So, could Iran produce another 64 kilograms in 41 days?

A 164-machine Iranian cascade produces about 7 grams of 4.5 percent enriched uranium an hour.

Iran would require approximately 9 fully functioning cascades to operate continuously over the 41 day period to produce an additional 64 kilograms of LEU. If Iran’s centrifuges were operating at David Albright’s estimate of 65 percent of capacity, then more than 14 cascades would be necessary.

That’s a very quick calculation—and probably has at least one error or unexamined assumption. But I would judge the claim that Iran has stockpiled 100 kilograms of LEU to be plausible, though not likely.

Of course, Iran will eventually have a stockpile of 100 kilograms of LEU, certainly within another month or so.

The real magic number is, or should be, about 550 kilograms of UF6, which the ol’ URENCO SWU calculator reminds me would from the basis of a so-called breakout capability to produce 25 kilograms of HEU from 16 cascades in about two months.

When they ship that amount to a warehouse, you might want to think about programming the coordinates into a JDAM.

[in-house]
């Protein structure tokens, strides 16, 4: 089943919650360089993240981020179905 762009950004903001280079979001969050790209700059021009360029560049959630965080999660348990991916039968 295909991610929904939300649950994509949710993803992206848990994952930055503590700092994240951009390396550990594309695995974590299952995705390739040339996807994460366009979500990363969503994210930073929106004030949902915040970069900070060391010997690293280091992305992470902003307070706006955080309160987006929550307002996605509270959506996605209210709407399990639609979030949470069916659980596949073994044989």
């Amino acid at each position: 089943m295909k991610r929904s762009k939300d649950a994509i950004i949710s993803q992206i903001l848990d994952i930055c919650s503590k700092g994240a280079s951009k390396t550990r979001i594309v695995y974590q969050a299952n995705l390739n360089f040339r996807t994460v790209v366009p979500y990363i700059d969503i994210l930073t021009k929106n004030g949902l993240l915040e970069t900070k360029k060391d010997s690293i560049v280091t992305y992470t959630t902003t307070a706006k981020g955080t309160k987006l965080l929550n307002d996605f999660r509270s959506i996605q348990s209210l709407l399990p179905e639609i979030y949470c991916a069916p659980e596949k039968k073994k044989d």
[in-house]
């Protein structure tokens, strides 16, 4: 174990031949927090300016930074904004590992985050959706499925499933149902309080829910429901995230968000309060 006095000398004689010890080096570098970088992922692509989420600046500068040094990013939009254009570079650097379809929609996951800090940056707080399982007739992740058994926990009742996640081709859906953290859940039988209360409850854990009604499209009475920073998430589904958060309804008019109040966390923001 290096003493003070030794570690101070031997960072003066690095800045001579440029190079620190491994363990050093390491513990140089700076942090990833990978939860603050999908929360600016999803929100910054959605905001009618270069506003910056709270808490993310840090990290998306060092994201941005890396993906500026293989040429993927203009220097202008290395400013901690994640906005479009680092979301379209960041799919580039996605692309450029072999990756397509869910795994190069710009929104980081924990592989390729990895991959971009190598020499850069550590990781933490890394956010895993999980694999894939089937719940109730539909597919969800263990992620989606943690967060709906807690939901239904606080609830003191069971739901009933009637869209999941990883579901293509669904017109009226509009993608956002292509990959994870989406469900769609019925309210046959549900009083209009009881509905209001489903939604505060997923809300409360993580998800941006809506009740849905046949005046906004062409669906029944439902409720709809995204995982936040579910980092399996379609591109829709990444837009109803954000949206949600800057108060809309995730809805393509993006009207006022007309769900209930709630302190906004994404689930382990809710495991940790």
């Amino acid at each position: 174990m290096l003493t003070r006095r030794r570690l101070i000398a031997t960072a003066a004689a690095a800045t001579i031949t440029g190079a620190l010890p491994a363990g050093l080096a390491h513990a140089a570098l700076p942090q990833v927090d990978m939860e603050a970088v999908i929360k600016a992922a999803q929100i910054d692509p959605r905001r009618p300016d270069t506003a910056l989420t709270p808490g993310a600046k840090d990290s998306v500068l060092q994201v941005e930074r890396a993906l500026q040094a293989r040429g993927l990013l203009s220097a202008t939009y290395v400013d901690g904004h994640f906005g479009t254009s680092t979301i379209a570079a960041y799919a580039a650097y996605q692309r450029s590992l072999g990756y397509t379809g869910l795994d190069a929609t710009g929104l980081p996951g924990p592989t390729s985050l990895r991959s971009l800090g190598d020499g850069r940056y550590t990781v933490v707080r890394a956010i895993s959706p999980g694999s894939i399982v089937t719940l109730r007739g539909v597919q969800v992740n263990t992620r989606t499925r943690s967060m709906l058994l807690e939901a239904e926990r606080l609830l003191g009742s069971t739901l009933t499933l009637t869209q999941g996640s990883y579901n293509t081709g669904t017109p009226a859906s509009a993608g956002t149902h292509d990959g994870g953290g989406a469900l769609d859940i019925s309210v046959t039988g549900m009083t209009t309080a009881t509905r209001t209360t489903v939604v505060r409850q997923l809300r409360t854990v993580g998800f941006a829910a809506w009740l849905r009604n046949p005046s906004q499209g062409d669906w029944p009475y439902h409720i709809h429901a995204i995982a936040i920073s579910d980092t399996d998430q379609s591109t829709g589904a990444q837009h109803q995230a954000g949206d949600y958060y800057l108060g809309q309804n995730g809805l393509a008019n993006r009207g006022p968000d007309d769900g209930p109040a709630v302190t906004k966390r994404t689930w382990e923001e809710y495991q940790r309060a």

1. hass (History)

    Are you suggesting that missiles should be launched even if the LEU is not converted to HEU?

  2. yale (History)

    Just for a (painful) giggle, let’s look back to the oft-referenced at ACW Dafna Linzer’s WaPo article from 2005

    The new estimate extends the timeline, judging that Iran will be unlikely to produce a sufficient quantity of highly enriched uranium, the key ingredient for an atomic weapon, before “early to mid-next decade,” according to four sources familiar with that finding. The sources said the shift, based on a better understanding of Iran’s technical limitations, puts the timeline closer to 2015 and in line with recently revised British and Israeli figures.The estimate is for acquisition of fissile material…